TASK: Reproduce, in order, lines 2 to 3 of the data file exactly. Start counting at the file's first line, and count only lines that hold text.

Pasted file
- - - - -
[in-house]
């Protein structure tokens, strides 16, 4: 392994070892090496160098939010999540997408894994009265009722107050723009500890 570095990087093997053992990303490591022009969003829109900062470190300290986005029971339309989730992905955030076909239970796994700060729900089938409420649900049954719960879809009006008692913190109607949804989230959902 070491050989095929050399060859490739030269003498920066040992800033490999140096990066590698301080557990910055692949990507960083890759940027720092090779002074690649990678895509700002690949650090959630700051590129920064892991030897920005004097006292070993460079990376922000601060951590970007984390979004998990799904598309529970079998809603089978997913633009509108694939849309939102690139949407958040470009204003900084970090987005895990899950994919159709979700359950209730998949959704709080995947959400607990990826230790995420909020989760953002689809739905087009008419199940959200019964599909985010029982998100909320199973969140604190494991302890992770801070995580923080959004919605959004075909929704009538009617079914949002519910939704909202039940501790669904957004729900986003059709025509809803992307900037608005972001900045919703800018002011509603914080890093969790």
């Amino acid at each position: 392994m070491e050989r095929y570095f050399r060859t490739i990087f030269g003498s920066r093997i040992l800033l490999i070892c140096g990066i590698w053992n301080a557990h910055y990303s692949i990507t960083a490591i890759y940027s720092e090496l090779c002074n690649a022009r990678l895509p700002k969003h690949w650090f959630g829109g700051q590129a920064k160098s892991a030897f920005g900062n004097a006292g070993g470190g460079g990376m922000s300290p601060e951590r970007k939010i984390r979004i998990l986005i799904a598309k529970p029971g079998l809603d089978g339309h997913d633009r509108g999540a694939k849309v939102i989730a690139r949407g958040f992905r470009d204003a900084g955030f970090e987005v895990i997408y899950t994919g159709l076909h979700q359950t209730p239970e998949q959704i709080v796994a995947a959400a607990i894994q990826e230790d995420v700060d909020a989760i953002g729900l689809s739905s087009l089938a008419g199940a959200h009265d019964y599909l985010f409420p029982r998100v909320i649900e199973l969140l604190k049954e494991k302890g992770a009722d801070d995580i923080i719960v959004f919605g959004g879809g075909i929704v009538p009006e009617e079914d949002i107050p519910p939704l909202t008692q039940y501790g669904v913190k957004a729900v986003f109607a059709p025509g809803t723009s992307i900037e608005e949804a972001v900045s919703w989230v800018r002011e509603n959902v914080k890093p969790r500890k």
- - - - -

């Protein structure tokens, strides 16, 4: 392994070892090496160098939010999540997408894994009265009722107050723009500890 570095990087093997053992990303490591022009969003829109900062470190300290986005029971339309989730992905955030076909239970796994700060729900089938409420649900049954719960879809009006008692913190109607949804989230959902 070491050989095929050399060859490739030269003498920066040992800033490999140096990066590698301080557990910055692949990507960083890759940027720092090779002074690649990678895509700002690949650090959630700051590129920064892991030897920005004097006292070993460079990376922000601060951590970007984390979004998990799904598309529970079998809603089978997913633009509108694939849309939102690139949407958040470009204003900084970090987005895990899950994919159709979700359950209730998949959704709080995947959400607990990826230790995420909020989760953002689809739905087009008419199940959200019964599909985010029982998100909320199973969140604190494991302890992770801070995580923080959004919605959004075909929704009538009617079914949002519910939704909202039940501790669904957004729900986003059709025509809803992307900037608005972001900045919703800018002011509603914080890093969790």
């Amino acid at each position: 392994m070491e050989r095929y570095f050399r060859t490739i990087f030269g003498s920066r093997i040992l800033l490999i070892c140096g990066i590698w053992n301080a557990h910055y990303s692949i990507t960083a490591i890759y940027s720092e090496l090779c002074n690649a022009r990678l895509p700002k969003h690949w650090f959630g829109g700051q590129a920064k160098s892991a030897f920005g900062n004097a006292g070993g470190g460079g990376m922000s300290p601060e951590r970007k939010i984390r979004i998990l986005i799904a598309k529970p029971g079998l809603d089978g339309h997913d633009r509108g999540a694939k849309v939102i989730a690139r949407g958040f992905r470009d204003a900084g955030f970090e987005v895990i997408y899950t994919g159709l076909h979700q359950t209730p239970e998949q959704i709080v796994a995947a959400a607990i894994q990826e230790d995420v700060d909020a989760i953002g729900l689809s739905s087009l089938a008419g199940a959200h009265d019964y599909l985010f409420p029982r998100v909320i649900e199973l969140l604190k049954e494991k302890g992770a009722d801070d995580i923080i719960v959004f919605g959004g879809g075909i929704v009538p009006e009617e079914d949002i107050p519910p939704l909202t008692q039940y501790g669904v913190k957004a729900v986003f109607a059709p025509g809803t723009s992307i900037e608005e949804a972001v900045s919703w989230v800018r002011e509603n959902v914080k890093p969790r500890k």